Places to Visit

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Maryland
Place City Sort descending
William Paca House and Garden Annapolis Built 1763 - 65 by William Paca, lawyer, patriot, and delegate to Continental Congress. The 37 room house has been restored to it's eighteenth century appearance.
Crypt of John Paul Jones Annapolis Completed in 1913, the remains of John Paul Jones are interred in a marble sarcophagus in a crypt located in the U.S. Naval Academy Chapel.
St. John’s College Annapolis Established in 1696 as King William’s School, it is the third oldest college in the U.S.; includes monument to French troops who died in the war.
Charles Carroll House Annapolis Charles Carroll of Carrollton was a signer of the Declaration of Independence. The house was begun in 1725 by his father and expanded several times through 1790.
Hammond-Harwood House Annapolis Brick house in the Georgian style begun in 1774; now a museum with period furnishings and fine arts.
Maryland State House Annapolis Built 1772 - 79, it served as the U.S Capitol 1783-84, and is the site where George Washington resigned his commission.
Fort Frederick State Park Big Pool Completed in 1756 to protect the colonists during the French and Indian War. The Fort's stone wall and two barracks have been restored to their 1758 appearance.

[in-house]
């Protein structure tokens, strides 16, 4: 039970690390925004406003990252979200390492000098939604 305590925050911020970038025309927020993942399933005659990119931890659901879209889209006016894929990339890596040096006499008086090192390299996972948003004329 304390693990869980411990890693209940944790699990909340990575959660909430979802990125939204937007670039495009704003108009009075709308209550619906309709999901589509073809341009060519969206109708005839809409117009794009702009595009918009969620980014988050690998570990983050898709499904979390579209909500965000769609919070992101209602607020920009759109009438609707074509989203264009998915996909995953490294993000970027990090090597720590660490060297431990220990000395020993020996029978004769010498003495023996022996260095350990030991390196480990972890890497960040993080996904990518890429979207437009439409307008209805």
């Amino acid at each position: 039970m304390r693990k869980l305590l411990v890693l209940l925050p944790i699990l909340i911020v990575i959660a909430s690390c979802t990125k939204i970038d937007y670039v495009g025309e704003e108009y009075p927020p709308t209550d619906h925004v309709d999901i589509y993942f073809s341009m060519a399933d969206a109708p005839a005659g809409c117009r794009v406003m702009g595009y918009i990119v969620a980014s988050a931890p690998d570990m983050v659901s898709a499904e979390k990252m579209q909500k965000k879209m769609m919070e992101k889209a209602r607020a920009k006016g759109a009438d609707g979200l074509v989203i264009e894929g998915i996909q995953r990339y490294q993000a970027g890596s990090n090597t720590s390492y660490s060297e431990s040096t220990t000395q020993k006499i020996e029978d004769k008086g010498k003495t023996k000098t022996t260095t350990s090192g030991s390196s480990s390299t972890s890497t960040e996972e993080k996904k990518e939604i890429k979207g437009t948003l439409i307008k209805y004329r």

Thomas Stone National Historic Site Port Tobacco Five-part mansion completed in 1773 called Haberdeventure. Thomas Stone was a signer of the Declaration of Independence.
Smallwood State Park Rison Named for General William Smallwood, fourth governor of Maryland. The 628-acre park includes Smallwood's retreat house, fully restored.

The Federalists of the 1780s had a glimpse of what America was to become — a scrambling business society dominated by the pecuniary interests of ordinary people — and they did not like what they saw. This premonition of America’s future lay behind their sense of crisis and their horrified hyperbolic rhetoric. The wholesale pursuits of private interest and private luxury were, they thought, undermining America’s capacity for republican government. They designed the Constitution in order to save American republicanism from the deadly effects of the private pursuits of happiness.

Gordon S. Wood
The Idea of America: Reflections on the Birth of the United States (2011)